What is a Generic Drug?

A generic drug is a copy of the brand-name drug with the same dosage, safety, strength, quality, consumption method, performance, and intended use. Before generics become available on the market, the generic company must prove it has the same active ingredients as the brand-name drug and works in the same way and in the same amount of time in the body.

The only differences between generics and their brand-name counterparts is that generics are less expensive and may look slightly different (eg. different shape or color), as trademarks laws prevent a generic from looking exactly like the brand-name drug.

Generics are less expensive because generic manufacturers don't have to invest large sums of money to develop a drug. When the brand-name patent expires, generic companies can manufacture a copy of the brand-name and sell it at a substantial discount.

Biaxin (Clarithromycin)


Biaxin (Clarithromycin)

Prescription Required


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Generic Equivalent - Biaxin (Clarithromycin)

Prescription Required


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  • Product Details


    Biaxin (clarithromycin) is a macrolide antibiotic that's used to treat certain bacterial infections of the lungs, skin, ears, sinuses, and throat. It's also used with other medications to treat a type of bacteria in the stomach called Helicobacter pylori (H. pylori). Further, it's used to treat and prevent disseminated Mycobacterium avium complex (MAC) disease in patients with advanced human immunodeficiency virus (HIV).

    Biaxin is available in the following dosage forms and strengths:

    • Biaxin Filmtabs: 250 mg, 500 mg
    • Biaxin XL Filmtabs: 500 mg
    • Biaxin Granules for Oral Suspension: 125 mg/5 mL, 250 mg/5 mL

    Fact Table




    US DailyMed, EU EMA



    Legal status


    Chemical Name


    Elimination half-life

    3–4 h

    Dosage (Strength)



    Consult Doctor



    Protein binding

    Low binding

    PubChem CID






    ATC code






    Routes of administration

    By mouth


    The instructions that come with your prescription should be carefully followed. Take Biaxin as prescribed by your doctor. You should finish your course of antibiotics, even if you start to feel better. Talk to your doctor about any questions or concerns you have about the medication.


    If taking Biaxin Filmtabs, the dosage generally ranges from 250 mg to 500 mg by mouth every 12 hours, with or without food.

    If taking Biaxin XL Filmtabs, the dosage is generally two 500 mg tablets (1,000 mg total) by mouth every 24 hours, with food. Swallow the tablets whole; do not crush or chew them.

    If taking the oral suspension, shake the bottle well before using and measure out the required volume needed using a dropper or measuring cup. You may take the oral suspension with or without food. Store the suspension at room temperature between 59°F and 86°F. Discard any remainder after 14 days.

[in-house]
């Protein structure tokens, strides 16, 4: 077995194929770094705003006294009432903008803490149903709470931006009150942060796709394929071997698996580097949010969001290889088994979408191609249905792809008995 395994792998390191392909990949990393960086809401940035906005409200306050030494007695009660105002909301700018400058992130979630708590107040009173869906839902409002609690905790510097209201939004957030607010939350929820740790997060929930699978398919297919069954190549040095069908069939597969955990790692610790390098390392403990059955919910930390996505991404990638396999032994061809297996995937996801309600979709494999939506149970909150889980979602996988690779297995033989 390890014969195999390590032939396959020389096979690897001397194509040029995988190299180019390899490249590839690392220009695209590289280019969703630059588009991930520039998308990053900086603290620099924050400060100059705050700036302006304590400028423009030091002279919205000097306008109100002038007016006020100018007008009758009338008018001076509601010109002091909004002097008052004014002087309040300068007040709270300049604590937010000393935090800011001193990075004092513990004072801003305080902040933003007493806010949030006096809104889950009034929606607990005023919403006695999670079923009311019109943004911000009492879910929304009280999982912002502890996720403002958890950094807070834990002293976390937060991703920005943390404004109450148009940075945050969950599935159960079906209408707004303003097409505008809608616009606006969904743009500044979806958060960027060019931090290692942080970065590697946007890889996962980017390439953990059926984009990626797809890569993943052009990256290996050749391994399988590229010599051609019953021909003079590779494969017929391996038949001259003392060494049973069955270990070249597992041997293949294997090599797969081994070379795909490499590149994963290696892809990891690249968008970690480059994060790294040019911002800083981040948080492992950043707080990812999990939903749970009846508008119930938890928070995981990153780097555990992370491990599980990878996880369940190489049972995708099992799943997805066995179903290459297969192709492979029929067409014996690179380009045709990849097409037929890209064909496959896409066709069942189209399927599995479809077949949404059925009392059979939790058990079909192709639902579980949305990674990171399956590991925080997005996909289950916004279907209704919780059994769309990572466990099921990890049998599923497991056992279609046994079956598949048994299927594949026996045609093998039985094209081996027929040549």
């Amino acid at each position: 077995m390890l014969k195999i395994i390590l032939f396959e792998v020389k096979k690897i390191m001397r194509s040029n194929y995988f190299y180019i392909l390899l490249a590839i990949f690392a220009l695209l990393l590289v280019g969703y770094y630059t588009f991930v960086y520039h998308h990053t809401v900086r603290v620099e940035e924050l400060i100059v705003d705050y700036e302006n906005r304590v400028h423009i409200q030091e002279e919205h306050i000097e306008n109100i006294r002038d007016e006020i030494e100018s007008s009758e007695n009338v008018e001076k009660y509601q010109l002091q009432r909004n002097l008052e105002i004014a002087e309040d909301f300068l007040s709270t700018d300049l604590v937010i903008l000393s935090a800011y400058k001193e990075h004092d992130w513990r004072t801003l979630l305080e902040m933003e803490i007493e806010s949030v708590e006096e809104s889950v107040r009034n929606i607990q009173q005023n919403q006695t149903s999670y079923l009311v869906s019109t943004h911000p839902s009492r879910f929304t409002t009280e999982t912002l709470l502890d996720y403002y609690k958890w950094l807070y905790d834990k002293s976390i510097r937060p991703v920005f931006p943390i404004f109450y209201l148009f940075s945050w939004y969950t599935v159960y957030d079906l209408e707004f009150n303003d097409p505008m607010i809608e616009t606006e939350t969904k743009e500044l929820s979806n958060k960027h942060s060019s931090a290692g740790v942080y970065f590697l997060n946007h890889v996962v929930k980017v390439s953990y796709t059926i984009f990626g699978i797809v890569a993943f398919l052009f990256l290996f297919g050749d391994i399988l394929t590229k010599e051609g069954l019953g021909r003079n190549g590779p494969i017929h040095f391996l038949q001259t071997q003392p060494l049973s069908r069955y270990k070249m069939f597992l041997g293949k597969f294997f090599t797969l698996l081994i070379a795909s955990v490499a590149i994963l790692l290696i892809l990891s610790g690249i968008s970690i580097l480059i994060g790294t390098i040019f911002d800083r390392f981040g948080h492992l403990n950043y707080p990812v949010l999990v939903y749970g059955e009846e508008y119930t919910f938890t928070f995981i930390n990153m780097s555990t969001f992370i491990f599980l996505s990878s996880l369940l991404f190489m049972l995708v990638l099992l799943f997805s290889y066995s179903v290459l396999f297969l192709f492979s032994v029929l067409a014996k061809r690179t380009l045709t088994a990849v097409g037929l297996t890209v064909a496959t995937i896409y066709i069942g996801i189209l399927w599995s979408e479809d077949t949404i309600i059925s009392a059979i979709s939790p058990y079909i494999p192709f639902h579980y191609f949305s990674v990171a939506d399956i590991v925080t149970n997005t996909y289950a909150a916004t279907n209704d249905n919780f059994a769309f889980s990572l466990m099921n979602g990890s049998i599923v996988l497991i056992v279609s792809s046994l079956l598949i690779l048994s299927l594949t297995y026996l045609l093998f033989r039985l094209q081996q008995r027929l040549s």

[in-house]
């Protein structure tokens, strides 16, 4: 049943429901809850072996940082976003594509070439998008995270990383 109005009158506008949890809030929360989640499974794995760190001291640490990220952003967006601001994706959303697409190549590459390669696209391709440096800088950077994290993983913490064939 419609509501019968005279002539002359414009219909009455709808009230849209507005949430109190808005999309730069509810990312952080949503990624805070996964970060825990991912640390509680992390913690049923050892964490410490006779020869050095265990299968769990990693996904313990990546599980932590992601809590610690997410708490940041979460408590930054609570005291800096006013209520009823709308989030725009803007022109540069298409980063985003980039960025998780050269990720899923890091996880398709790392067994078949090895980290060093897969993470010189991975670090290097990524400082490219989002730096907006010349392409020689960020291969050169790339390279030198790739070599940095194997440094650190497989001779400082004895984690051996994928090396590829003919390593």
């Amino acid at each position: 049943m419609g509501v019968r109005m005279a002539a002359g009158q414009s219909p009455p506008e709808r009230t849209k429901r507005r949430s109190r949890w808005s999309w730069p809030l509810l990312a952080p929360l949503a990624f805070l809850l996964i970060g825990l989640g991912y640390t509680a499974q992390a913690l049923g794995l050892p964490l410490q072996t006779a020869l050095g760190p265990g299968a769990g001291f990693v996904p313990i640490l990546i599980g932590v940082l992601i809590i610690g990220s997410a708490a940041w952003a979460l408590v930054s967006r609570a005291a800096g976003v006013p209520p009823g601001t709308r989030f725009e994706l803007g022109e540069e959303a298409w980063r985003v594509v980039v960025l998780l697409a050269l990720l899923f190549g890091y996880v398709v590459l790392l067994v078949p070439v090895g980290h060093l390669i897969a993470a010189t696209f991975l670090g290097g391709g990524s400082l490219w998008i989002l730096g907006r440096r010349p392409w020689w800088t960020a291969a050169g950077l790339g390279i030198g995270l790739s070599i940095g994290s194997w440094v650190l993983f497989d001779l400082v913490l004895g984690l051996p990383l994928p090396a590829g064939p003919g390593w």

The dose of Biaxin may need to be adjusted in patients with kidney problems.

    The duration of treatment is generally seven to 14 days. 


    The active ingredient in Biaxin is clarithromycin. Biaxin also contains many inactive ingredients that vary between the different dosage forms.


    Do not take Biaxin if you are allergic to clarithromycin, erythromycin, or any of the other macrolides.

    Do not take Biaxin if you have a history of liver problems or cholestatic jaundice caused by prior use of Biaxin.

    Do not take the following medications with Biaxin as dangerous drug interactions can occur:

    • Cisapride
    • Pimozide
    • Astemizole
    • Terfenadine
    • Ergotamine or dihydroergotamine
    • Colchicine (if you have kidney or liver problems)

    Ask your doctor if you are unsure whether or not you take any of these medications.


    • Before you begin treatment with Biaxin, be sure to discuss the following with your doctor:
      • Any prescription and over-the-counter medications you take
      • Your allergies
      • Your health history and medical problems
      • Whether or not you are pregnant or breastfeeding
    • Biaxin may cause elevated liver enzymes and liver inflammation.
    • Biaxin may cause a serious heart rhythm disorder called QT prolongation, especially in patients with abnormal electrolytes, low heart rate, or in patients taking Class IA (quinidine, procainamide) or Class III (dofetilide, amiodarone, sotalol) antiarrhythmic medications, or in patients taking other medications that can prolong the QT interval. 
    • Baixin may cause an intestinal infection called Clostridium difficile (C. diff).
    • Biaxin may worsen or cause symptoms of myasthenia gravis, an autoimmune disorder that leads to muscle weakness.
    • Pregnant women should not take Biaxin unless there is no other appropriate therapeutic option. Biaxin may cause harm to an unborn fetus.

    Side Effects

    Common Biaxin side effects include diarrhea, nausea, altered taste, indigestion, stomach pain or discomfort, headache, and rash; however, you should contact your doctor right away if you develop side effects that bother you or won't resolve.


    1. Biaxin (clarithromycin). North Chicago, IL: Abbott Laboratories; n.d.

    IMPORTANT NOTE: The above information is intended to increase awareness of health information and does not suggest treatment or diagnosis. This information is not a substitute for individual medical attention and should not be construed to indicate that use of the drug is safe, appropriate, or effective for you. See your health care professional for medical advice and treatment.

    Product Code : 1380

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